NOLA.com | The Times-Picayune is part of the largest media company in Louisiana, delivering news and information with an intense focus on communities, reaching an audience of 7 million unique readers each month. Jed Lipinski, our primary partner there, has been part of multiple award-winning journalism projects.
Cracking the Code coverage
April 10: “Cracking the Code” and “Medical Waste” are a finalist in the prestigious Peabody Awards. More coverage here and here.
April 7: “Cracking the Code” wins awards in Investigative/Public Service and Public Affairs categories at the Louisiana-Mississippi Associated Press Broadcasters and Media Editors awards ceremony.
Dec. 5, 2017: Louisiana Legislature passes consumer protection legislation in the wake of “Cracking the Code” launch.
Sept. 21: “’The Internet hates secrets’: Clear Health Costs works with newsrooms to bring healthcare costs out of hiding,” Laura Hazard Owen, NiemanLab.
Sept. 14: “Health care costs: A problem hiding in plain sight,” Health News Review podcast.
Aug. 29: “How ClearHealthCosts helped New Orleans newsrooms save money for readers,” Bianca Fortis, Mediashift.
Aug. 24: “It’s a magical formula for journalism, and a great way to take the powers that be by surprise.” We did an “AMA” (Ask Me Anything) on Reddit.
July 29: Jeanne Pinder, ClearHealthCosts, “Top secret no longer: What insurers pay, and what it means for you.”
July 26: Lee Zurik, WVUE Fox 8 Live, “Dramatic price disparities found when comparing insurers.”
July 26: Jed Lipinski, NOLA.com I The Times-Picayune: “MRI for $1005 or $464: Hit to your wallet depends on your insurer.”
July 25: Facebook Live at NOLA.com.
July 15: Jeanne Pinder, ClearHealthCosts, “Lab charges gone wrong: We saved her $247.”
July 10: Jeanne Pinder, ClearHealthCosts, “Journalism, trust and our New Orleans partnership.”
June 27: Lee Zurik, WVUE Fox 8 Live hour-long special, “Cracking the Code: A Special Report.”
June 22: Jeanne Pinder, ClearHealthCosts, “Providers are newly willing to post cash medical prices: Some learnings from our New Orleans launch.”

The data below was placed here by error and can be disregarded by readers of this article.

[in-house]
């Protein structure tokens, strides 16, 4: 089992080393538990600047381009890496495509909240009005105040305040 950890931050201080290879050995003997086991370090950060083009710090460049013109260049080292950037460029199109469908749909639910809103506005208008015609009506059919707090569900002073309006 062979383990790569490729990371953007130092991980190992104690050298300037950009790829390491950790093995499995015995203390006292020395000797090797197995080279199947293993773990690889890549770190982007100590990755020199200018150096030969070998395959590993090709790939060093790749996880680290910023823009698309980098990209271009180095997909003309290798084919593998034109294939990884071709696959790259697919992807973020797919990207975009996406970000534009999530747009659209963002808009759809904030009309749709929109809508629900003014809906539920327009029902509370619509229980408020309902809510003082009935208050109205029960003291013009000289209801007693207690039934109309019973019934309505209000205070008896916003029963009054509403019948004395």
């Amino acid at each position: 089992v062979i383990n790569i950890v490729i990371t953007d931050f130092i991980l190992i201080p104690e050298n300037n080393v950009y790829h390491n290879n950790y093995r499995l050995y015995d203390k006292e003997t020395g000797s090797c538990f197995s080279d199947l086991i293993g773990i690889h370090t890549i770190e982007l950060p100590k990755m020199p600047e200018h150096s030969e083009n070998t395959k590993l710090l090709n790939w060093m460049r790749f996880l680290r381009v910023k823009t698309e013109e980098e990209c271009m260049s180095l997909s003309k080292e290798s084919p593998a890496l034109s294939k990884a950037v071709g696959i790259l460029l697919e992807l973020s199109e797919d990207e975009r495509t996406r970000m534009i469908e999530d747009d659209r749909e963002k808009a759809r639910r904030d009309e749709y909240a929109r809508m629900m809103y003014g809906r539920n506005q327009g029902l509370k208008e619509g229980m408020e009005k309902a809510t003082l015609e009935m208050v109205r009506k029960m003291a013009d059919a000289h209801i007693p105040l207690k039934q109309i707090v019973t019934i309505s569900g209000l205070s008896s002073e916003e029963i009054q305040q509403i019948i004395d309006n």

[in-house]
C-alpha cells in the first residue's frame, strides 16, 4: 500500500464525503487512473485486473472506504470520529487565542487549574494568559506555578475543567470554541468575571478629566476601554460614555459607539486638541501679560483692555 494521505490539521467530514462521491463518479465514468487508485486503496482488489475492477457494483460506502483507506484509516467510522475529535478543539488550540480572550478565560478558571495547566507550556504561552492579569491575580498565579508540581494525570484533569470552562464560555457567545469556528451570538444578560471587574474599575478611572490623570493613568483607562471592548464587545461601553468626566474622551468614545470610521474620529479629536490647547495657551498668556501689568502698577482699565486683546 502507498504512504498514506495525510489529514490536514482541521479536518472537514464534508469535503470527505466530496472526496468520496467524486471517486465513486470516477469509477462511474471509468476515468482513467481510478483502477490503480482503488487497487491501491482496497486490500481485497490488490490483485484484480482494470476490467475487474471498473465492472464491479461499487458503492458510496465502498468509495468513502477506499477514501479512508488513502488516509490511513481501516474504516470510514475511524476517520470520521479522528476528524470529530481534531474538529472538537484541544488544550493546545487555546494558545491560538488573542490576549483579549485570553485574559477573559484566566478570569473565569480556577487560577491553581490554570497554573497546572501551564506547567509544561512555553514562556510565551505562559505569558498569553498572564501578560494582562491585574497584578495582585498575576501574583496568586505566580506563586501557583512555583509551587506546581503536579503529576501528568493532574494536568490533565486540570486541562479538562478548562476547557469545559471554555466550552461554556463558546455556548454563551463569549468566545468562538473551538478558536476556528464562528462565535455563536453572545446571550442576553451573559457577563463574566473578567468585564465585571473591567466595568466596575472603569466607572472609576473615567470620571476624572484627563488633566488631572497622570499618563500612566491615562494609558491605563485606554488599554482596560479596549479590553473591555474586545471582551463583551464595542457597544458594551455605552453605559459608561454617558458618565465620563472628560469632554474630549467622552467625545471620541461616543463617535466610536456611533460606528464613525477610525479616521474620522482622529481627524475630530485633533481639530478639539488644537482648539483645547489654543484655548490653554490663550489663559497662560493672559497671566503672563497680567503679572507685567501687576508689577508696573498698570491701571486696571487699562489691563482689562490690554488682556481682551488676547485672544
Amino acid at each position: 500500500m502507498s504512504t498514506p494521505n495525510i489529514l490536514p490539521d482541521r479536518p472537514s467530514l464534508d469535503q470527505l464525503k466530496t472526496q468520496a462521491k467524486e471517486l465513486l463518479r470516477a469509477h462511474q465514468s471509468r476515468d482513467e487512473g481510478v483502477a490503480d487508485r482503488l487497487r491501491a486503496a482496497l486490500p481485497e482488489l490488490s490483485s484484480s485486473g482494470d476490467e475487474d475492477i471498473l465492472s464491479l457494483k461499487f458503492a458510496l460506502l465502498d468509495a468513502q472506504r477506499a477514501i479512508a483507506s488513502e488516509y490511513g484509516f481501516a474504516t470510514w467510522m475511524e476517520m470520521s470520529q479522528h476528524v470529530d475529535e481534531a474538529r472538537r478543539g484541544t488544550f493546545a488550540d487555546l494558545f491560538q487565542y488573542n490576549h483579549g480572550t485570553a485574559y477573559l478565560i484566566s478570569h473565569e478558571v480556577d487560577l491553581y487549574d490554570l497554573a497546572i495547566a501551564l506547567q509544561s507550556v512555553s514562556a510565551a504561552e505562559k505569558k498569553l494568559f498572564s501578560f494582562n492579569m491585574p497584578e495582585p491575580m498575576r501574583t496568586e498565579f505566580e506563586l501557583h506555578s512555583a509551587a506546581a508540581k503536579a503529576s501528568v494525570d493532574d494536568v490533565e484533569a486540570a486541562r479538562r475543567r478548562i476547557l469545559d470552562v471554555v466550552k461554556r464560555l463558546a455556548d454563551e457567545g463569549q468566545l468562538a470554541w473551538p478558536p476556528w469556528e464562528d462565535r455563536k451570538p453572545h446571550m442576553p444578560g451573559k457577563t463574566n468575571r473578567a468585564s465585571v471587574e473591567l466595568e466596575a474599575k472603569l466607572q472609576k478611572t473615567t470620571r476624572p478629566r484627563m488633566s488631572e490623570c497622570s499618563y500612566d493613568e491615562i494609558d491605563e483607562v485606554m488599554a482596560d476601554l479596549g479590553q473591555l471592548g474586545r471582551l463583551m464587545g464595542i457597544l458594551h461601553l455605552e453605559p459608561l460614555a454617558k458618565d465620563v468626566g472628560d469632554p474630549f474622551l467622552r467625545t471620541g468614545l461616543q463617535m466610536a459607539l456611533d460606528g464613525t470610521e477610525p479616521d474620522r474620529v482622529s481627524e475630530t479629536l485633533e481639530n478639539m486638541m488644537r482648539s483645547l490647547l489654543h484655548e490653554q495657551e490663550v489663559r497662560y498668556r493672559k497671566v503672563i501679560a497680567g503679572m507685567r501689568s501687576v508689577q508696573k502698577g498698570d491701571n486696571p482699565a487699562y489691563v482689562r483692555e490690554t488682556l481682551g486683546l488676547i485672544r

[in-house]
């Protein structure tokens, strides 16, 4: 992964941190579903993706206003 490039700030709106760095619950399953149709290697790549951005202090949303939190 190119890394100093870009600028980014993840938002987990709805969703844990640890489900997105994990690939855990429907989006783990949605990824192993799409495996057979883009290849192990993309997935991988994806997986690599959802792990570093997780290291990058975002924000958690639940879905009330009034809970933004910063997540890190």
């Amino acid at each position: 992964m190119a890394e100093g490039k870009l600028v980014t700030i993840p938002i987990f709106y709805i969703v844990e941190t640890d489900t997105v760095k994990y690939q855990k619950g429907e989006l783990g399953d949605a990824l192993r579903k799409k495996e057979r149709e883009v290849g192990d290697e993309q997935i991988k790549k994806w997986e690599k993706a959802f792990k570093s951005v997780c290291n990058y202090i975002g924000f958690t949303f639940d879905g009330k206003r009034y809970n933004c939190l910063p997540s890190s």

May 28: Tim Williamson, NOLA.com: “Last summer, I made a pledge to you that we would build a progressive, dynamic and forward-thinking media company that would serve the New Orleans community for generations to come,” writes Tim Williamson, president at NOLA Media Group, featuring the recent achievements of his staff, including our “Cracking the Code” partnership, as well as their partnership with The New York Times.
May 26: Jeanne Pinder, ClearHealthCosts, “Tulane health chief slams ‘Cracking the code’; meanwhile, New Orleans woman saves $3,786 with our data.”
May 25: Jed Lipinski: “She saved $3,786 by shopping her MRI; here’s how you can save, too.”
How “Cracking the Code” works: Our work, spotlighted in the Advance Notice newsletter for Advance Digital publications (Q-and-A excerpted from in-house newsletter, reposted with permission).
May 22: Lee Zurik, “Routine blood work leads to shocking bills for many consumers.”
May 20: Jeanne Pinder,ClearHealthCosts, “She saved $3,786 on an MRI: How people use our data.”
May 14: Jeanne Pinder, ClearHealthCosts: “Cracking the Code: Voices from our New Orleans partnership.”
May 17: Lee Zurik, “One consumer’s lesson, from shoulder pain to facility fee.”
Jeanne Pinder, NOLA.com I The Times-Picayune, “You’re at an in-network hospital, but is the ER doctor in-network?”
May 10: Jed Lipinski: “Her doctor’s visit co-pay jumped from $40 to $114. The hospital could not explain why.”
May 9: “Crowdsourcing may bring transparency to medical charges.” Trudy Lieberman, The Journal-Advocate in Sterling, Colo.; The Shelbyville Daily Union; The Kearney Hub and others.
May 8: Lee Zurik: “10 Questions to ask in advance about prices.”